In John 14:16–17 Jesus gives this promise: “And I will pray the Father, and He will give you another Helper [Comforter], that He may abide with you forever—the Spirit of truth [a title of the Holy Spirit], … for He dwells with you and will be in you.” We may paraphrase this promise of Jesus as follows: “I have been with you in personal presence three-and-a-half years, and I am now about to leave you. After I have gone, another Person will come to take My place. This Person is the Holy Spirit. When He comes, He will remain with you forever.”
This exchange of persons promised by Jesus was effected in two stages: first, the ascension of Jesus into heaven; then, ten days later, the descent of the Holy Spirit on the Day of Pentecost. At this point in history, the Holy Spirit descended as a Person from heaven and took up His residence on earth. He is now the personal representative of the Godhead resident on earth. His actual dwelling place is the body of true believers, called collectively “the Church.” To this body of believers Paul says in 1 Corinthians 3:16: “Do you not know that you are the temple of God and that the Spirit of God dwells in you?”
The great ministry of the Holy Spirit within the Church is to prepare a completed body for Christ. After completion, this body will, in turn, be presented to Christ as a bride is presented to a bridegroom. As soon as this ministry of the Holy Spirit within the Church is finished, He will again be withdrawn from the earth, taking with Him the completed body of Christ. Thus, we may reword Paul’s statement in 2 Thessalonians 2:7 as follows: “The Holy Spirit who now holds the Antichrist in check will continue to do so until He is withdrawn.”
In the world is the spirit of antichrist, working toward the emergence of Antichrist himself. In the disciples of Christ is the Holy Spirit, holding back the emergence of Antichrist. Therefore the disciples who are indwelled by the Holy Spirit act as a barrier, holding back the climax of lawlessness and the final emergence of Antichrist. Only when the Holy Spirit, together with the completed body of Christ’s disciples, is withdrawn from the earth, will the forces of lawlessness be able to proceed without restraint to the culmination of their purposes in Antichrist. Meanwhile, it is both the privilege and the responsibility of Christ’s disciples, by the power of the Holy Spirit, to “overcome” the forces of Antichrist and to hold them in check.
As the salt of the earth, we who are Christ’s disciples therefore have two primary responsibilities. First, by our presence we commend the earth to God’s continuing grace and mercy. Second, by the power of the Holy Spirit within us we hold in check the forces of corruption and lawlessness until God’s appointed time.
In fulfilling these responsibilities, the Church stands as the barrier to the accomplishment of Satan’s supreme ambition, which is to gain dominion over the whole earth. This explains why Paul says in 2 Thessalonians 2:3: “the falling away comes first, and the man of sin [Antichrist] is revealed.” The word translated “falling away” is literally apostasy, that is, a departure from the faith.
So long as the Church stands firm and uncompromising in its faith, it has the power to hold back the final manifestation of Antichrist. Satan himself fully understands this, and therefore his primary objective is to undermine the faith and righteousness of the Church. Once he achieves this, the barrier to his purposes is removed, and the way is open for him to gain both spiritual and political control over the whole earth.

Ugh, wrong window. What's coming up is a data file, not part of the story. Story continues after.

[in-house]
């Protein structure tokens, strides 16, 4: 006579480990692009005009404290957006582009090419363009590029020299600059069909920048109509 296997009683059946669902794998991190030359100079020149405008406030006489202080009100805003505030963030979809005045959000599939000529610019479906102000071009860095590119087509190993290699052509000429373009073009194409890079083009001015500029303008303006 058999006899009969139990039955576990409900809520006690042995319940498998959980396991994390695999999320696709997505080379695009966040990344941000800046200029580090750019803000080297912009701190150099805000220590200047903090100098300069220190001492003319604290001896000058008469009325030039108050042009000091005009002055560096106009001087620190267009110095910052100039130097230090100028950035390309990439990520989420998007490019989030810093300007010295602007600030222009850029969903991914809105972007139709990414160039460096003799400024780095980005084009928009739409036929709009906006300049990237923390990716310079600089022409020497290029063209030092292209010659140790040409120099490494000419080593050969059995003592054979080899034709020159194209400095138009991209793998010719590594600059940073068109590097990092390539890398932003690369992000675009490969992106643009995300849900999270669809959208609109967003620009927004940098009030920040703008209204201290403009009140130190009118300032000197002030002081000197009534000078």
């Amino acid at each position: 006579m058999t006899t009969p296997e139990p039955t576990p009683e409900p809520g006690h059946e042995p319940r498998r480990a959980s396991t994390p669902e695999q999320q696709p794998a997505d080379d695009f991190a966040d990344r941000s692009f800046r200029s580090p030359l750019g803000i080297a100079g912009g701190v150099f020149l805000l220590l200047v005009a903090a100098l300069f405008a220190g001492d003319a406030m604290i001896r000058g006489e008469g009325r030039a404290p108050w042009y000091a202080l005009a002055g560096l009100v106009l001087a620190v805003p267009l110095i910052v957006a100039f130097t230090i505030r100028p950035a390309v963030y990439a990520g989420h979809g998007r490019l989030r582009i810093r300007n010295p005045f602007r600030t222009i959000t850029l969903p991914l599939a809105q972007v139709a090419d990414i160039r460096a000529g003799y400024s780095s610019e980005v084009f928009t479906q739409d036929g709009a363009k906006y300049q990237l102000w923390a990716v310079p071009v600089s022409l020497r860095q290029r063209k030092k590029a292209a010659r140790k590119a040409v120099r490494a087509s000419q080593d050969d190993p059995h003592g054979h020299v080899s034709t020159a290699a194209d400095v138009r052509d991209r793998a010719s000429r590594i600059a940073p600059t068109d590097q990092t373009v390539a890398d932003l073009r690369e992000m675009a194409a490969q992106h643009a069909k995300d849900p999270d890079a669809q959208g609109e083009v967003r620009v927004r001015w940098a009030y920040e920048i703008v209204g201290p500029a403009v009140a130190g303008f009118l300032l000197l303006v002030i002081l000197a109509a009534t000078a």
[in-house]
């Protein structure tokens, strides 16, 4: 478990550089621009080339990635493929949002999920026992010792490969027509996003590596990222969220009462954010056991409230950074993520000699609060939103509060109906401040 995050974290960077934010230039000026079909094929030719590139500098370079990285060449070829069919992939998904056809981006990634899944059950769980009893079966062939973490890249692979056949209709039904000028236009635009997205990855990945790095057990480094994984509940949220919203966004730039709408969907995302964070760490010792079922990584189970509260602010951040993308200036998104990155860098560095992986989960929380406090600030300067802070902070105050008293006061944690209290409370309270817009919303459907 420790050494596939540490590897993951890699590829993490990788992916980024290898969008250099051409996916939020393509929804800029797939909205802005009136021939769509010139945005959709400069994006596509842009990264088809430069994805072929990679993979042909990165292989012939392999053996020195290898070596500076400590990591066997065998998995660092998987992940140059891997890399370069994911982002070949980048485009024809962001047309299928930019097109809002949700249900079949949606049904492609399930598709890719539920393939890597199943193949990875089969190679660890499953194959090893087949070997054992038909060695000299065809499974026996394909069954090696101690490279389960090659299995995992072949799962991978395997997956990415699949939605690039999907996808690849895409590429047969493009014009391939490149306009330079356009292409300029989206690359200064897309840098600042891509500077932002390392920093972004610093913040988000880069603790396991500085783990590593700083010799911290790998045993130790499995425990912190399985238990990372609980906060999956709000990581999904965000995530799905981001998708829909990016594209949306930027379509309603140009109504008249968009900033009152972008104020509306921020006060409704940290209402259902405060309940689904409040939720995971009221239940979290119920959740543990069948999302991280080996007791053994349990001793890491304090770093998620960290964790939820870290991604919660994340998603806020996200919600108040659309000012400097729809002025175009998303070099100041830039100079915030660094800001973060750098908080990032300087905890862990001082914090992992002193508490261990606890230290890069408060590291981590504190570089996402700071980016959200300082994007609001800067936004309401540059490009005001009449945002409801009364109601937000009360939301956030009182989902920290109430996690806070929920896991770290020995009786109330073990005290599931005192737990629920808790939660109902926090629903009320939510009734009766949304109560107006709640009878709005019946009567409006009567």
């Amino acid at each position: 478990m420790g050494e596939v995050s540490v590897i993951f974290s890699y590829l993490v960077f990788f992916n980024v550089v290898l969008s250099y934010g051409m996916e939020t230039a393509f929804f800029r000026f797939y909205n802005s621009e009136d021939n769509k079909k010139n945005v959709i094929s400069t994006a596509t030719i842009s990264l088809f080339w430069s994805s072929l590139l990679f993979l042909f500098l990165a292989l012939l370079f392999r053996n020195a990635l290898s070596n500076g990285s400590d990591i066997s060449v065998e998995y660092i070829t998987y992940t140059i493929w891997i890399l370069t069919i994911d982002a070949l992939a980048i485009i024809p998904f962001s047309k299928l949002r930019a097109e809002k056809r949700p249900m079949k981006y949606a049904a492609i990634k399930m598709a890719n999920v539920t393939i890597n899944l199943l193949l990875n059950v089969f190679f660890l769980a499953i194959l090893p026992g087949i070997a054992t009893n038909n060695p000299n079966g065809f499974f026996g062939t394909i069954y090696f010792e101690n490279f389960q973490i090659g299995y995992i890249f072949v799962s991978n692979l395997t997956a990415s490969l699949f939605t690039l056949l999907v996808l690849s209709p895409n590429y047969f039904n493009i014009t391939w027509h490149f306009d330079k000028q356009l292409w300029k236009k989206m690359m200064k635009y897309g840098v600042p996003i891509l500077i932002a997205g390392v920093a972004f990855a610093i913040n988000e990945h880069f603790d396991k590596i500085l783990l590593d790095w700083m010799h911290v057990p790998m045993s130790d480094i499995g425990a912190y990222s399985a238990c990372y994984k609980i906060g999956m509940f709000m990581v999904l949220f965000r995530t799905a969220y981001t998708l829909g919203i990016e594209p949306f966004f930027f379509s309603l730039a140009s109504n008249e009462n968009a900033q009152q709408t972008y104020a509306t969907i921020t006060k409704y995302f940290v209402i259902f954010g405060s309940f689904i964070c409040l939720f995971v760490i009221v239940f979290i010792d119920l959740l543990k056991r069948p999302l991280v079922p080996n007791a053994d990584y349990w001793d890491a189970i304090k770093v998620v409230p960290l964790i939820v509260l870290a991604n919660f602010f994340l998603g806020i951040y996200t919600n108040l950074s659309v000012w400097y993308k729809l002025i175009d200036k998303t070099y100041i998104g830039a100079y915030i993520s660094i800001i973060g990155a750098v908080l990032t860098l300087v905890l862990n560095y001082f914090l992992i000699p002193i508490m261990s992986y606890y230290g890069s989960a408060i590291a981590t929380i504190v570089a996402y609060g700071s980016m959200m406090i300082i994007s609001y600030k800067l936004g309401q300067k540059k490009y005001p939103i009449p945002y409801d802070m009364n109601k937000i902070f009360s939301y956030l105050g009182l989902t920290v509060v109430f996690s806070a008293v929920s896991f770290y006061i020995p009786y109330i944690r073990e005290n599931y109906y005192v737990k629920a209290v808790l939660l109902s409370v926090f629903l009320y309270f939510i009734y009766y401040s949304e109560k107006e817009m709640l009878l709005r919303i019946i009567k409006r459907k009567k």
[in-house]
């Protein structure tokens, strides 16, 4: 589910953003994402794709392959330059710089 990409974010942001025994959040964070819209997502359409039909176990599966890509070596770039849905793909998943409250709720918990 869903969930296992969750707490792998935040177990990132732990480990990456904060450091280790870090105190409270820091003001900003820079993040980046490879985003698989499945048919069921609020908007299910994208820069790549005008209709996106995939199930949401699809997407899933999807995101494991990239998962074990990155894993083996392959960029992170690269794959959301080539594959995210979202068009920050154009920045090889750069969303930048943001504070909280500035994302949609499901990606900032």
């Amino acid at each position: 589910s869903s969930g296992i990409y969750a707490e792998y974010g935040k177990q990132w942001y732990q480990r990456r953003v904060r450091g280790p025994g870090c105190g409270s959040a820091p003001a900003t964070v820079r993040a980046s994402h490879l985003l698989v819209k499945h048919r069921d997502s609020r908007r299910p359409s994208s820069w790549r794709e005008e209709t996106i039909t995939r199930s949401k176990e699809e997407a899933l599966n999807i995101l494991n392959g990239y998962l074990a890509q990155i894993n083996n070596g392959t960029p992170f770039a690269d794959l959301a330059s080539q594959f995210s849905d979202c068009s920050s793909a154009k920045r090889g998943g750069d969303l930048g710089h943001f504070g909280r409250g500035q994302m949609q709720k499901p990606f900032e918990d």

Suppose that Satan succeeds, be- cause we, as Christians, fail to fulfill our responsibilities. What then? Jesus Himself gives us the answer. We become “salt that has lost its savor.” He warns us of the fate that awaits such savorless salt: “It is then good for nothing but to be thrown out and trampled underfoot by men” (Matthew 5:13).
“Good for nothing!” That is severe condemnation indeed. What follows? We are “thrown out”—rejected by God. Then we are “trampled underfoot by men.” Men become the instruments of God’s judgment upon a saltless, apostate Church. If we in the Church fail to hold back the forces of wickedness, our judgment is to be handed over to those very forces.
Paul clearly presents us two alternatives in Romans 12:21: “Do not be overcome by evil, but overcome evil with good.” There are only two choices: either to overcome or to be overcome. There is no middle ground, no third course open to us. We may use the good that God has put at our disposal to overcome the evil that confronts us. But if we fail to do this, then that very evil will in turn overcome us.
This message applies with special urgency to those of us who live in lands where we still enjoy liberty to proclaim and to practice our Christian faith. In many lands today Christians have lost this liberty. At the same time, multiplied millions of people in those lands have been systematically indoctrinated to hate and to despise Christianity and all that it stands for. To people thus indoctrinated there could be no greater satisfaction than to trample under their feet those Christians who are not already under their yoke.
If we heed the warning of Jesus and fulfill our function as salt in the earth, we have the power to prevent this. If we default and suffer the judgment that follows, the bitterest reflection will be: It need never have happened.
This teaching was graciously made available by Derek Prince Ministries. More teaching materials from the Teaching Legacy of Derek Prince can be found at www.derekprince.com.